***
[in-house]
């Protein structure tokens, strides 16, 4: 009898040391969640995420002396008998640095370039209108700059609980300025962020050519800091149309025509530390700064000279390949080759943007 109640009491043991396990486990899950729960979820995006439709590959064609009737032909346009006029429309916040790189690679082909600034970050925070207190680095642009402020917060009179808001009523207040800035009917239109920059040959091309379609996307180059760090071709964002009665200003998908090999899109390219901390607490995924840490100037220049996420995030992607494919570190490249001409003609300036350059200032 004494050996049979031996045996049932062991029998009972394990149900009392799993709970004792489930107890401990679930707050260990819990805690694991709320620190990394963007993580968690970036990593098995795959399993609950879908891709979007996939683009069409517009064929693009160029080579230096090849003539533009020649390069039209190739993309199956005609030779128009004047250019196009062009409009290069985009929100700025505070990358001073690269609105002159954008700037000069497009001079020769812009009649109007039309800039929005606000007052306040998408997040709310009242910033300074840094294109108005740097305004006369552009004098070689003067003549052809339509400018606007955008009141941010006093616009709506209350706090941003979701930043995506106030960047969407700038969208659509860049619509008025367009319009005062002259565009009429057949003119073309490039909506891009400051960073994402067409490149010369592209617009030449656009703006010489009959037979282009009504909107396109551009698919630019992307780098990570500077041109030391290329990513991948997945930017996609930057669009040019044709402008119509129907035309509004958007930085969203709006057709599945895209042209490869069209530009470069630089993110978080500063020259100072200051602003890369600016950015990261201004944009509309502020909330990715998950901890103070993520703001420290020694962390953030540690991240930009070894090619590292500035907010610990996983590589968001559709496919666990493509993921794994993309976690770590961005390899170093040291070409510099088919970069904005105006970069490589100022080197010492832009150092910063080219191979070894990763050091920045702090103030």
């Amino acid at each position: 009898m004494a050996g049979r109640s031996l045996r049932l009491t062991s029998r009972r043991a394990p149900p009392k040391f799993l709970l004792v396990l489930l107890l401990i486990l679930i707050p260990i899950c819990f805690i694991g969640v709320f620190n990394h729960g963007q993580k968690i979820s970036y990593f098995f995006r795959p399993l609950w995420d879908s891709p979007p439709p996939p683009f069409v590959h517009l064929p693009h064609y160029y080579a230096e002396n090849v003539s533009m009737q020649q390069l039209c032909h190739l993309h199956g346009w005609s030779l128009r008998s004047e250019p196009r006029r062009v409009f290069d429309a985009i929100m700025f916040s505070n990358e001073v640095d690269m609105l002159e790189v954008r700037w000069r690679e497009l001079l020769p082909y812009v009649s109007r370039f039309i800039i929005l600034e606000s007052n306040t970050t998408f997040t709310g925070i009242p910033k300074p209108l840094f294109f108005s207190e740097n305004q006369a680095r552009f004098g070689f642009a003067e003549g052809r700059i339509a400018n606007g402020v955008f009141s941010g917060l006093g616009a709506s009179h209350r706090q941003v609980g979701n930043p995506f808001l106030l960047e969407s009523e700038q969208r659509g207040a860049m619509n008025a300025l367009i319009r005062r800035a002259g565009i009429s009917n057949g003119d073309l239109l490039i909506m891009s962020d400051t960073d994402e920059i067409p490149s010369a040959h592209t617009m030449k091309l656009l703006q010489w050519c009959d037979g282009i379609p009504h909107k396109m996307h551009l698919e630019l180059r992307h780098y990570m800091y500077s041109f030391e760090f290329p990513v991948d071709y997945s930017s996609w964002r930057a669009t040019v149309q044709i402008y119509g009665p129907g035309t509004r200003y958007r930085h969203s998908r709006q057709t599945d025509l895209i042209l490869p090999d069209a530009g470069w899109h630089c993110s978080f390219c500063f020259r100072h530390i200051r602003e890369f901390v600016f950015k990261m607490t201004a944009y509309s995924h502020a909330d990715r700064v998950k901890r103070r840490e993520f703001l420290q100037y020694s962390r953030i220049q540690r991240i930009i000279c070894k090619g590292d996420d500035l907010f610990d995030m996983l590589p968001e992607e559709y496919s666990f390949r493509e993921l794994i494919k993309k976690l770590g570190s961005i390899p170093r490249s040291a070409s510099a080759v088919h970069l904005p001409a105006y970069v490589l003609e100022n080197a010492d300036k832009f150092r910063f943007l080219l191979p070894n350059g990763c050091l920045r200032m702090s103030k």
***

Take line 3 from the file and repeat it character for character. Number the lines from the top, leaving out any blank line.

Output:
């Amino acid at each position: 009898m004494a050996g049979r109640s031996l045996r049932l009491t062991s029998r009972r043991a394990p149900p009392k040391f799993l709970l004792v396990l489930l107890l401990i486990l679930i707050p260990i899950c819990f805690i694991g969640v709320f620190n990394h729960g963007q993580k968690i979820s970036y990593f098995f995006r795959p399993l609950w995420d879908s891709p979007p439709p996939p683009f069409v590959h517009l064929p693009h064609y160029y080579a230096e002396n090849v003539s533009m009737q020649q390069l039209c032909h190739l993309h199956g346009w005609s030779l128009r008998s004047e250019p196009r006029r062009v409009f290069d429309a985009i929100m700025f916040s505070n990358e001073v640095d690269m609105l002159e790189v954008r700037w000069r690679e497009l001079l020769p082909y812009v009649s109007r370039f039309i800039i929005l600034e606000s007052n306040t970050t998408f997040t709310g925070i009242p910033k300074p209108l840094f294109f108005s207190e740097n305004q006369a680095r552009f004098g070689f642009a003067e003549g052809r700059i339509a400018n606007g402020v955008f009141s941010g917060l006093g616009a709506s009179h209350r706090q941003v609980g979701n930043p995506f808001l106030l960047e969407s009523e700038q969208r659509g207040a860049m619509n008025a300025l367009i319009r005062r800035a002259g565009i009429s009917n057949g003119d073309l239109l490039i909506m891009s962020d400051t960073d994402e920059i067409p490149s010369a040959h592209t617009m030449k091309l656009l703006q010489w050519c009959d037979g282009i379609p009504h909107k396109m996307h551009l698919e630019l180059r992307h780098y990570m800091y500077s041109f030391e760090f290329p990513v991948d071709y997945s930017s996609w964002r930057a669009t040019v149309q044709i402008y119509g009665p129907g035309t509004r200003y958007r930085h969203s998908r709006q057709t599945d025509l895209i042209l490869p090999d069209a530009g470069w899109h630089c993110s978080f390219c500063f020259r100072h530390i200051r602003e890369f901390v600016f950015k990261m607490t201004a944009y509309s995924h502020a909330d990715r700064v998950k901890r103070r840490e993520f703001l420290q100037y020694s962390r953030i220049q540690r991240i930009i000279c070894k090619g590292d996420d500035l907010f610990d995030m996983l590589p968001e992607e559709y496919s666990f390949r493509e993921l794994i494919k993309k976690l770590g570190s961005i390899p170093r490249s040291a070409s510099a080759v088919h970069l904005p001409a105006y970069v490589l003609e100022n080197a010492d300036k832009f150092r910063f943007l080219l191979p070894n350059g990763c050091l920045r200032m702090s103030k």